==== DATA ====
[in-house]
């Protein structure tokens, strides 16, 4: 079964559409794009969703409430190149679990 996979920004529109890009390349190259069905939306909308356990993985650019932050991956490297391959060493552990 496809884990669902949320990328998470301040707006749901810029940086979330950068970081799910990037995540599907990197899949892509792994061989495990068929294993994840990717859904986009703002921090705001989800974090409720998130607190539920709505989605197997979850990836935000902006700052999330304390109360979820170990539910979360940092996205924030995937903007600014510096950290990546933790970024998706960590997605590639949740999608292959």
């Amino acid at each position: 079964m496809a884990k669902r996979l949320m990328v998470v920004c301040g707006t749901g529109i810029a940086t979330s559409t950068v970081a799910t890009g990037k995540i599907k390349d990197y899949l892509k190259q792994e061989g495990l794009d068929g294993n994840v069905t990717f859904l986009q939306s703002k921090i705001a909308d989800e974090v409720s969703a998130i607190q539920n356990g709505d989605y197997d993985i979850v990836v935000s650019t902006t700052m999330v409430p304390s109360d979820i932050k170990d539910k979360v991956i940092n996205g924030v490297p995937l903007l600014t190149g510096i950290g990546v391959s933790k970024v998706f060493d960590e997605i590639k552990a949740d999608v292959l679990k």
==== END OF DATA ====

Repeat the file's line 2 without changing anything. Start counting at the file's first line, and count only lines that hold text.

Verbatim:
């Protein structure tokens, strides 16, 4: 079964559409794009969703409430190149679990 996979920004529109890009390349190259069905939306909308356990993985650019932050991956490297391959060493552990 496809884990669902949320990328998470301040707006749901810029940086979330950068970081799910990037995540599907990197899949892509792994061989495990068929294993994840990717859904986009703002921090705001989800974090409720998130607190539920709505989605197997979850990836935000902006700052999330304390109360979820170990539910979360940092996205924030995937903007600014510096950290990546933790970024998706960590997605590639949740999608292959």